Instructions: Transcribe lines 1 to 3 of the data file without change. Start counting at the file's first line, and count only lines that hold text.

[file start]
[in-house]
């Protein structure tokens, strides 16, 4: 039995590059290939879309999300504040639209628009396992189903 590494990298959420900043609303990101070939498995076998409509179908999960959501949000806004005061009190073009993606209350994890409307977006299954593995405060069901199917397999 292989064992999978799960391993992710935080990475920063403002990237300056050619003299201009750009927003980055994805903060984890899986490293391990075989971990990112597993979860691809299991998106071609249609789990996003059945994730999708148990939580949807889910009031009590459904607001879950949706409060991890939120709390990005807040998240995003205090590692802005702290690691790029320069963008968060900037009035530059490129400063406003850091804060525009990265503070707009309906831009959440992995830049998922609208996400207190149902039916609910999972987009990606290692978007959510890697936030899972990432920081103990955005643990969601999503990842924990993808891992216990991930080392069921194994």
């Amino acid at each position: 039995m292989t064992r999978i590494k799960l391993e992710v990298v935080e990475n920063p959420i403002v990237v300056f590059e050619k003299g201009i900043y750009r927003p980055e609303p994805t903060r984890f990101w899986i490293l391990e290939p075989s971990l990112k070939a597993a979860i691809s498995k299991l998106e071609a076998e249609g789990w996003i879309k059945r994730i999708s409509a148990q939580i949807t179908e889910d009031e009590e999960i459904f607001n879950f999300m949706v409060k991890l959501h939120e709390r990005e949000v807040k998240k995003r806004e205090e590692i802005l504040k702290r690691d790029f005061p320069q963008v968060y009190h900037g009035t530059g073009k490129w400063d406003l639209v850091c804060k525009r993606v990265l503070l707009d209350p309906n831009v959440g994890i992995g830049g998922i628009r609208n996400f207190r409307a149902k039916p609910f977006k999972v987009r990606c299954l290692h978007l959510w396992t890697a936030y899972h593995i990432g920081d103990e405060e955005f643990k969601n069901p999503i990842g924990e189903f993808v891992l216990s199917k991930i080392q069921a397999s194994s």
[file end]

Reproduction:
[in-house]
């Protein structure tokens, strides 16, 4: 039995590059290939879309999300504040639209628009396992189903 590494990298959420900043609303990101070939498995076998409509179908999960959501949000806004005061009190073009993606209350994890409307977006299954593995405060069901199917397999 292989064992999978799960391993992710935080990475920063403002990237300056050619003299201009750009927003980055994805903060984890899986490293391990075989971990990112597993979860691809299991998106071609249609789990996003059945994730999708148990939580949807889910009031009590459904607001879950949706409060991890939120709390990005807040998240995003205090590692802005702290690691790029320069963008968060900037009035530059490129400063406003850091804060525009990265503070707009309906831009959440992995830049998922609208996400207190149902039916609910999972987009990606290692978007959510890697936030899972990432920081103990955005643990969601999503990842924990993808891992216990991930080392069921194994």
């Amino acid at each position: 039995m292989t064992r999978i590494k799960l391993e992710v990298v935080e990475n920063p959420i403002v990237v300056f590059e050619k003299g201009i900043y750009r927003p980055e609303p994805t903060r984890f990101w899986i490293l391990e290939p075989s971990l990112k070939a597993a979860i691809s498995k299991l998106e071609a076998e249609g789990w996003i879309k059945r994730i999708s409509a148990q939580i949807t179908e889910d009031e009590e999960i459904f607001n879950f999300m949706v409060k991890l959501h939120e709390r990005e949000v807040k998240k995003r806004e205090e590692i802005l504040k702290r690691d790029f005061p320069q963008v968060y009190h900037g009035t530059g073009k490129w400063d406003l639209v850091c804060k525009r993606v990265l503070l707009d209350p309906n831009v959440g994890i992995g830049g998922i628009r609208n996400f207190r409307a149902k039916p609910f977006k999972v987009r990606c299954l290692h978007l959510w396992t890697a936030y899972h593995i990432g920081d103990e405060e955005f643990k969601n069901p999503i990842g924990e189903f993808v891992l216990s199917k991930i080392q069921a397999s194994s």